“That is why, for the first time ever, hospitals are reporting information on FGM – a major milestone on the road to ending FGM in one generation here in the UK. This data will help us care for women who have had FGM, and prevent more girls from having to suffer this traumatic experience.”

In recent months there has been a major push to end FGM in the UK, with high-profile campaigns capturing public attention. In February, a Guardian-backed petition launched by a 17-year-old schoolgirl, Fahma Mohamed, was launched on It called for more information about FGM to be taught at schools and attracted more than 230,000 signatures as well as the backing of the UN secretary general, Ban Ki-moon, and Malala Yousafzai, the Nobel peace prize recipient.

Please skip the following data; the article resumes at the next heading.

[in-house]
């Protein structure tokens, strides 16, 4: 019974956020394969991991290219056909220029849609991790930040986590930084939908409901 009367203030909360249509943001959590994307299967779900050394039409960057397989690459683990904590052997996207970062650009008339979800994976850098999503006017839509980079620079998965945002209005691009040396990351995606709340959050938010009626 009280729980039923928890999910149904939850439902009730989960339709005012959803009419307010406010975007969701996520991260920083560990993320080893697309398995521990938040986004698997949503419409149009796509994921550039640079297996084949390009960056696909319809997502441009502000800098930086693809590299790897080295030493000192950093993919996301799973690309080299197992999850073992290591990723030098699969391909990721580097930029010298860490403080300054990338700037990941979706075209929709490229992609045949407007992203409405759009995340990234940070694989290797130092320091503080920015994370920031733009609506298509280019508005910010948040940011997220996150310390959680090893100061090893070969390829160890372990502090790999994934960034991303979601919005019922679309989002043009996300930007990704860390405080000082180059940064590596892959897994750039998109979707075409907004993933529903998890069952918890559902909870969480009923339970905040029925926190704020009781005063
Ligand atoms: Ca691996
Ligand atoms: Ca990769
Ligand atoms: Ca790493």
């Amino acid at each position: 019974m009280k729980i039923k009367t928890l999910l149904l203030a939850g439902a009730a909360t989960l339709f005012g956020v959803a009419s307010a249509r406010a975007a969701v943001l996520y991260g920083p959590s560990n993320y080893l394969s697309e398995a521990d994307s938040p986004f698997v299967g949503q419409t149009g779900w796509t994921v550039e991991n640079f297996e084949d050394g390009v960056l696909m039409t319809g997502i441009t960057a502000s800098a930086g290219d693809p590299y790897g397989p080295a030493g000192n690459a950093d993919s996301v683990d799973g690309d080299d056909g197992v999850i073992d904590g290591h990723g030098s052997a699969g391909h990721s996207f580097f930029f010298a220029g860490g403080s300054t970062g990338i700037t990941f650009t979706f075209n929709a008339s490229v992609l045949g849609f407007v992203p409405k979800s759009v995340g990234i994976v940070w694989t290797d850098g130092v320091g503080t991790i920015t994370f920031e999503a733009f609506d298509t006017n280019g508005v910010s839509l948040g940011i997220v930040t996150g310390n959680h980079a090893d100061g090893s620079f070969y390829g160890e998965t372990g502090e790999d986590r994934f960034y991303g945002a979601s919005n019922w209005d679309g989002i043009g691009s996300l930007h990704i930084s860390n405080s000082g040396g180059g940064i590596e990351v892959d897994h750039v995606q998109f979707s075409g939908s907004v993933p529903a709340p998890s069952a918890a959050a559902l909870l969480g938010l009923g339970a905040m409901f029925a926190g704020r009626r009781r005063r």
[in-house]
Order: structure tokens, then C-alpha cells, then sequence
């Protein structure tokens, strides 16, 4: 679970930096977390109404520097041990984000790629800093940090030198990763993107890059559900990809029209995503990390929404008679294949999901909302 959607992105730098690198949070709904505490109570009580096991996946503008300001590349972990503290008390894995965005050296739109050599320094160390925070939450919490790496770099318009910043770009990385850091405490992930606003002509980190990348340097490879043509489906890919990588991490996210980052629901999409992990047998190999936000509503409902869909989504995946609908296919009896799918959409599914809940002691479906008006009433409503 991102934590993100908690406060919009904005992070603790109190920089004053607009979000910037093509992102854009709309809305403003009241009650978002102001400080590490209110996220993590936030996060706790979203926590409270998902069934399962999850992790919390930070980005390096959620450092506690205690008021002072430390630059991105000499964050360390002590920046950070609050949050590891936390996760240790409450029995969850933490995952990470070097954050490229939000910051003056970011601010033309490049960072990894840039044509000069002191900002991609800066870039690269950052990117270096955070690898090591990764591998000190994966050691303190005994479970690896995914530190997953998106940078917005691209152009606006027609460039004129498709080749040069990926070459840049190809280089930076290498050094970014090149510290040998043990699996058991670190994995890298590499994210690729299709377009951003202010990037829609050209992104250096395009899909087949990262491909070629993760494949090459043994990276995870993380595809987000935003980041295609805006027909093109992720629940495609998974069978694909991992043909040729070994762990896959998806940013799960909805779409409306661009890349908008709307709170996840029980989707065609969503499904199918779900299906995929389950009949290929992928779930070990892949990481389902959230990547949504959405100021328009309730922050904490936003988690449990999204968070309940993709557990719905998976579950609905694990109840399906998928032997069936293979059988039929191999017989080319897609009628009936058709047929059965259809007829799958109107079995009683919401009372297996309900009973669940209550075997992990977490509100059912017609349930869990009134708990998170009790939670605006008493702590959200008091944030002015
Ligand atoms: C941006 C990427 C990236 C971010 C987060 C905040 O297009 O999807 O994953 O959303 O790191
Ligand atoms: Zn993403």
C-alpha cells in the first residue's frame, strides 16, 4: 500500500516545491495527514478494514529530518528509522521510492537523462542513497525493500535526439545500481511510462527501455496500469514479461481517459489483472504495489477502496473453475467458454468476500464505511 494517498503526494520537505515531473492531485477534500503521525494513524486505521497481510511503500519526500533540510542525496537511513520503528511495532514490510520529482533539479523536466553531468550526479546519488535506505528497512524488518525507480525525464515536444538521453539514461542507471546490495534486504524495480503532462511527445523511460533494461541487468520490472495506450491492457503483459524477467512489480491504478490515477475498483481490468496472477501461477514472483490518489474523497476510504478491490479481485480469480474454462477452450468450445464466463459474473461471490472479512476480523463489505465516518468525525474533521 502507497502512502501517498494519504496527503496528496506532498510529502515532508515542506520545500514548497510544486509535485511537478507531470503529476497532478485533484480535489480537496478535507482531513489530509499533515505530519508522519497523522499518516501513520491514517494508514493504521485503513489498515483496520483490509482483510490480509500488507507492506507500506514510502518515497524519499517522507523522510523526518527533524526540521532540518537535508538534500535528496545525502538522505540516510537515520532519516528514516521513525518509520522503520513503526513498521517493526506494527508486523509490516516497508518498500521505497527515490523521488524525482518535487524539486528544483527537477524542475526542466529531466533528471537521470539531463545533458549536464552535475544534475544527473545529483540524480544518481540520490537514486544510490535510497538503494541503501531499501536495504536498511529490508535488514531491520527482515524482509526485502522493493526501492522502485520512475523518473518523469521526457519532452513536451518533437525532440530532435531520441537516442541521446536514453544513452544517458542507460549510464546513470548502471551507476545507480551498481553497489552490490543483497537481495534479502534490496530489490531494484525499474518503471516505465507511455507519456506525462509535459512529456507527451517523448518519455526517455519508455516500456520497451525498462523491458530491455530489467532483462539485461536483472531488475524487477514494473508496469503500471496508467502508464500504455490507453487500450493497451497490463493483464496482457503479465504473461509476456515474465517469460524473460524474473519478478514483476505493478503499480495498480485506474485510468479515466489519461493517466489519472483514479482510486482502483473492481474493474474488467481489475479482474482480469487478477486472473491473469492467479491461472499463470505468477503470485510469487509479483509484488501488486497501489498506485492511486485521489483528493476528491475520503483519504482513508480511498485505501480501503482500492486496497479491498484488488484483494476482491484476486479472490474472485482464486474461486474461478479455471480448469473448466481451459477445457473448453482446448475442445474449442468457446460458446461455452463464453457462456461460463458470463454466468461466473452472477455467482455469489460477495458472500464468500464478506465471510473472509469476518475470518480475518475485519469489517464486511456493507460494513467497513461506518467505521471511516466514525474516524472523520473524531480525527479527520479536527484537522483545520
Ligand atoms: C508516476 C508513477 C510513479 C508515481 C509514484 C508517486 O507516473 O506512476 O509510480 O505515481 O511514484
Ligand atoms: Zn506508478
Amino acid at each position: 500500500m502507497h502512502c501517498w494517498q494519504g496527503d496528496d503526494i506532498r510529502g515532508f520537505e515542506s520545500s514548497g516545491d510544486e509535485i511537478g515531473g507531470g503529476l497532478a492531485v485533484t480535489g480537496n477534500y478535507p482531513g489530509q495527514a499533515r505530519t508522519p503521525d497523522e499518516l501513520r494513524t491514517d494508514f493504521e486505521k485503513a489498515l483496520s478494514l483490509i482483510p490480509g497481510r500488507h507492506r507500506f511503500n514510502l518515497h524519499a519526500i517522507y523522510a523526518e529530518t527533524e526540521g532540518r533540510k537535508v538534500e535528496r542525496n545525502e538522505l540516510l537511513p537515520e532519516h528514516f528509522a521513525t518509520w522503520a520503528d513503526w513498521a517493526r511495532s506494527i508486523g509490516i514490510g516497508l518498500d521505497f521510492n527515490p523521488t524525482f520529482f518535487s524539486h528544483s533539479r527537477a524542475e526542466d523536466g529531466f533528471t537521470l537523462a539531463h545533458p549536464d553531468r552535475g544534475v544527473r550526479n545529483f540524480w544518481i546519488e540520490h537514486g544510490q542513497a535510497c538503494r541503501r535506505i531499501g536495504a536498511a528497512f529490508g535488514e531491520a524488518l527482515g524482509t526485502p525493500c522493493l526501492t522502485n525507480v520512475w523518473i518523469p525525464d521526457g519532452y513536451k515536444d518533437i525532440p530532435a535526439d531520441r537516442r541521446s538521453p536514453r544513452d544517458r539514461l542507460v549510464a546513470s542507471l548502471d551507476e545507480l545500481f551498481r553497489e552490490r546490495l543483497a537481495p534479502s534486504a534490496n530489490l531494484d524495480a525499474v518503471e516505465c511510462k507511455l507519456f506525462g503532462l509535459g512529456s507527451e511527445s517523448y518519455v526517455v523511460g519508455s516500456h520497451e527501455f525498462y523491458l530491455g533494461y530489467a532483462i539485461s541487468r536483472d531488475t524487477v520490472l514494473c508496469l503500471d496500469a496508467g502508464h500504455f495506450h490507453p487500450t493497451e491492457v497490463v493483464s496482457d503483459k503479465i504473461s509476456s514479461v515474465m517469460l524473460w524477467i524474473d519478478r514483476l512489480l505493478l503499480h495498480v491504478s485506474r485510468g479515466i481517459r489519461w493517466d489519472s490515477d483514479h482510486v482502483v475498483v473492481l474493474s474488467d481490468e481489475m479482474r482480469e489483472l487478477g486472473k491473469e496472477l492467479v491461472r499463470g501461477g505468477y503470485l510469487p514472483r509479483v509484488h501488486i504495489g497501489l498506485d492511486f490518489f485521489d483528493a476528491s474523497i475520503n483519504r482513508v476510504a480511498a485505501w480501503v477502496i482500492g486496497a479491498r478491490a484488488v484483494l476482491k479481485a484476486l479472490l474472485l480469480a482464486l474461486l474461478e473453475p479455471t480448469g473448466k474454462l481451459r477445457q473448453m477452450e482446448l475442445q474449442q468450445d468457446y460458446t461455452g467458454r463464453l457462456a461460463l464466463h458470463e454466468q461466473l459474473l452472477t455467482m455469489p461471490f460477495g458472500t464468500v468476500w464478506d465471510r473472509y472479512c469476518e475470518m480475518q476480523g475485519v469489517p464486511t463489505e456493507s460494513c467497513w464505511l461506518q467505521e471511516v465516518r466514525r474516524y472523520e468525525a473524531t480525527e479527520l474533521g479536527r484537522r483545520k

At the international Girl Summit in July, the British government promised more aid to help countries combat FGM, while announcing plans to prosecute parents who allowed their daughters to be mutilated as well as the creation of an FGM unit.

An estimated 137,000 women and girls in England and Wales are affected by FGM, according to a study by Equality Now and City University, released in July.

The World Health Organisation estimates that up to 140 million girls and women have been subjected to FGM, a traditional practice designed to curb sexuality that involves the partial or total removal of the outer sexual organs. The procedure can cause lifelong physical and psychological complications.

“Having accurate data about this crime is an important step in helping prevent its occurrence,” said Kingsley Manning, chair of the Health and Social Care Information Centre (HSCIC), which published the data.